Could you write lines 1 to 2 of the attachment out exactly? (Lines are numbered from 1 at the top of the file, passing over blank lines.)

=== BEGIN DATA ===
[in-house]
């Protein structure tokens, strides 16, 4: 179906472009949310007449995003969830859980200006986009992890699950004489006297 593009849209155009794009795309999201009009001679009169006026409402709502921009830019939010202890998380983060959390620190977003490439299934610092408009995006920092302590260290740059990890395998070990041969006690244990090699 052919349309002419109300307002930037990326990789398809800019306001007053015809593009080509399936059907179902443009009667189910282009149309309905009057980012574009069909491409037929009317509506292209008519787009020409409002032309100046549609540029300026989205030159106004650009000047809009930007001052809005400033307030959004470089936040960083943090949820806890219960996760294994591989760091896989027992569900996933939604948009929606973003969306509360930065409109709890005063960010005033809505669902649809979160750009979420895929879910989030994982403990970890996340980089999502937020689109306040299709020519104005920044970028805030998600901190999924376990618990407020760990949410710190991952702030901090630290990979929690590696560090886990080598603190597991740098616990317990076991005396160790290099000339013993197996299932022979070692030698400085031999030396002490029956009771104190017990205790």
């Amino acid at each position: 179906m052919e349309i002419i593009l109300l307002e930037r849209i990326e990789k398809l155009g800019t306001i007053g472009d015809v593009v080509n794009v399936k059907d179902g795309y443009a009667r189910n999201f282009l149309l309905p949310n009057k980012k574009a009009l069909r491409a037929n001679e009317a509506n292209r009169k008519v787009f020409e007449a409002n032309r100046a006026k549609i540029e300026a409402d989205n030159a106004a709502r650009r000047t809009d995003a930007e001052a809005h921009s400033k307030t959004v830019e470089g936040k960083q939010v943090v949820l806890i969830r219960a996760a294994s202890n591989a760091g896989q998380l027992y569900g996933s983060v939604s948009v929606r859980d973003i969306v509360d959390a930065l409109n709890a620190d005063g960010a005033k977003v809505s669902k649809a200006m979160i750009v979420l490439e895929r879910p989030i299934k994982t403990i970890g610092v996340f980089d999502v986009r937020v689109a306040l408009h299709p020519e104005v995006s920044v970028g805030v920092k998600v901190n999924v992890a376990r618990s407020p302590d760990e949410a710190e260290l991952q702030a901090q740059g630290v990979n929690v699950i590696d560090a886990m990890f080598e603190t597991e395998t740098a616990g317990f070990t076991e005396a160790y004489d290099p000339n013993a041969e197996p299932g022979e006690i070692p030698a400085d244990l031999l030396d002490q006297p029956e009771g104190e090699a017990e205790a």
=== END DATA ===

[in-house]
């Protein structure tokens, strides 16, 4: 179906472009949310007449995003969830859980200006986009992890699950004489006297 593009849209155009794009795309999201009009001679009169006026409402709502921009830019939010202890998380983060959390620190977003490439299934610092408009995006920092302590260290740059990890395998070990041969006690244990090699 052919349309002419109300307002930037990326990789398809800019306001007053015809593009080509399936059907179902443009009667189910282009149309309905009057980012574009069909491409037929009317509506292209008519787009020409409002032309100046549609540029300026989205030159106004650009000047809009930007001052809005400033307030959004470089936040960083943090949820806890219960996760294994591989760091896989027992569900996933939604948009929606973003969306509360930065409109709890005063960010005033809505669902649809979160750009979420895929879910989030994982403990970890996340980089999502937020689109306040299709020519104005920044970028805030998600901190999924376990618990407020760990949410710190991952702030901090630290990979929690590696560090886990080598603190597991740098616990317990076991005396160790290099000339013993197996299932022979070692030698400085031999030396002490029956009771104190017990205790």